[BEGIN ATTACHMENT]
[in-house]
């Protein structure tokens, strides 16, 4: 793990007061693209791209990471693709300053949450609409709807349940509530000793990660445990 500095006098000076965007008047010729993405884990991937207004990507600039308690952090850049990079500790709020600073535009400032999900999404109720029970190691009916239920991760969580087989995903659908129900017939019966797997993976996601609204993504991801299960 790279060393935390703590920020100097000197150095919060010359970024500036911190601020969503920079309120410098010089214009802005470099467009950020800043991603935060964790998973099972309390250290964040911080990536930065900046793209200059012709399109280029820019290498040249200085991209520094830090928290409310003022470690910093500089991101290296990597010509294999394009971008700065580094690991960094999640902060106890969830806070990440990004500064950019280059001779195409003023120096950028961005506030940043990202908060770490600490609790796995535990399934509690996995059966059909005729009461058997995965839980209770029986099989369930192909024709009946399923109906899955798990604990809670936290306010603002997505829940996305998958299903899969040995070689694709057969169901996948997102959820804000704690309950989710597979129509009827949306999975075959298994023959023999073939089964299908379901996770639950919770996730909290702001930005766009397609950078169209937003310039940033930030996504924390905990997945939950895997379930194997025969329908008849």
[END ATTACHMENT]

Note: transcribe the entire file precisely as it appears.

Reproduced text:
[in-house]
């Protein structure tokens, strides 16, 4: 793990007061693209791209990471693709300053949450609409709807349940509530000793990660445990 500095006098000076965007008047010729993405884990991937207004990507600039308690952090850049990079500790709020600073535009400032999900999404109720029970190691009916239920991760969580087989995903659908129900017939019966797997993976996601609204993504991801299960 790279060393935390703590920020100097000197150095919060010359970024500036911190601020969503920079309120410098010089214009802005470099467009950020800043991603935060964790998973099972309390250290964040911080990536930065900046793209200059012709399109280029820019290498040249200085991209520094830090928290409310003022470690910093500089991101290296990597010509294999394009971008700065580094690991960094999640902060106890969830806070990440990004500064950019280059001779195409003023120096950028961005506030940043990202908060770490600490609790796995535990399934509690996995059966059909005729009461058997995965839980209770029986099989369930192909024709009946399923109906899955798990604990809670936290306010603002997505829940996305998958299903899969040995070689694709057969169901996948997102959820804000704690309950989710597979129509009827949306999975075959298994023959023999073939089964299908379901996770639950919770996730909290702001930005766009397609950078169209937003310039940033930030996504924390905990997945939950895997379930194997025969329908008849």